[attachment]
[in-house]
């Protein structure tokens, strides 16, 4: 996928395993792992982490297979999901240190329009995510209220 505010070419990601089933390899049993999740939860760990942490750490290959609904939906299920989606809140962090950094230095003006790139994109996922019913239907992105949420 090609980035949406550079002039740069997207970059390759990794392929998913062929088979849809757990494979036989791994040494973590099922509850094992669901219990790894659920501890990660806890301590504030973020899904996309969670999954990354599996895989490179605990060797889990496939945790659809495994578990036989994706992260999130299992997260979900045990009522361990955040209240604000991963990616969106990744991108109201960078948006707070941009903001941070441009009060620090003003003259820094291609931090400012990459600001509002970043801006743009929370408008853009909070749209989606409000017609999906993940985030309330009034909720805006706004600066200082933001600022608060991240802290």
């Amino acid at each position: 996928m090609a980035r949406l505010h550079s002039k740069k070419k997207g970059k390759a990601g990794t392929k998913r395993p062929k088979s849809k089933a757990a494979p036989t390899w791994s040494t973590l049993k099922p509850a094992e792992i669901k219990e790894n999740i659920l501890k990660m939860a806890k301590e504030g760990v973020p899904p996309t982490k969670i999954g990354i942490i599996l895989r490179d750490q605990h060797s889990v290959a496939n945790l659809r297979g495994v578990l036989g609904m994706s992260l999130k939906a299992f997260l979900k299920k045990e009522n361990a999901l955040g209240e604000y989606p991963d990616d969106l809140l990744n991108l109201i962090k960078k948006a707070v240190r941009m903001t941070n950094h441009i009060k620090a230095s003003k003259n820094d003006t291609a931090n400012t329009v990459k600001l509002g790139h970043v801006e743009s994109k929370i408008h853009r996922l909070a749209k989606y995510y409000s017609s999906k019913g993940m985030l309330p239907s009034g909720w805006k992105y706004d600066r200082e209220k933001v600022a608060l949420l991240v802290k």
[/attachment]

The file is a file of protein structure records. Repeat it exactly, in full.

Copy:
[in-house]
């Protein structure tokens, strides 16, 4: 996928395993792992982490297979999901240190329009995510209220 505010070419990601089933390899049993999740939860760990942490750490290959609904939906299920989606809140962090950094230095003006790139994109996922019913239907992105949420 090609980035949406550079002039740069997207970059390759990794392929998913062929088979849809757990494979036989791994040494973590099922509850094992669901219990790894659920501890990660806890301590504030973020899904996309969670999954990354599996895989490179605990060797889990496939945790659809495994578990036989994706992260999130299992997260979900045990009522361990955040209240604000991963990616969106990744991108109201960078948006707070941009903001941070441009009060620090003003003259820094291609931090400012990459600001509002970043801006743009929370408008853009909070749209989606409000017609999906993940985030309330009034909720805006706004600066200082933001600022608060991240802290």
């Amino acid at each position: 996928m090609a980035r949406l505010h550079s002039k740069k070419k997207g970059k390759a990601g990794t392929k998913r395993p062929k088979s849809k089933a757990a494979p036989t390899w791994s040494t973590l049993k099922p509850a094992e792992i669901k219990e790894n999740i659920l501890k990660m939860a806890k301590e504030g760990v973020p899904p996309t982490k969670i999954g990354i942490i599996l895989r490179d750490q605990h060797s889990v290959a496939n945790l659809r297979g495994v578990l036989g609904m994706s992260l999130k939906a299992f997260l979900k299920k045990e009522n361990a999901l955040g209240e604000y989606p991963d990616d969106l809140l990744n991108l109201i962090k960078k948006a707070v240190r941009m903001t941070n950094h441009i009060k620090a230095s003003k003259n820094d003006t291609a931090n400012t329009v990459k600001l509002g790139h970043v801006e743009s994109k929370i408008h853009r996922l909070a749209k989606y995510y409000s017609s999906k019913g993940m985030l309330p239907s009034g909720w805006k992105y706004d600066r200082e209220k933001v600022a608060l949420l991240v802290k």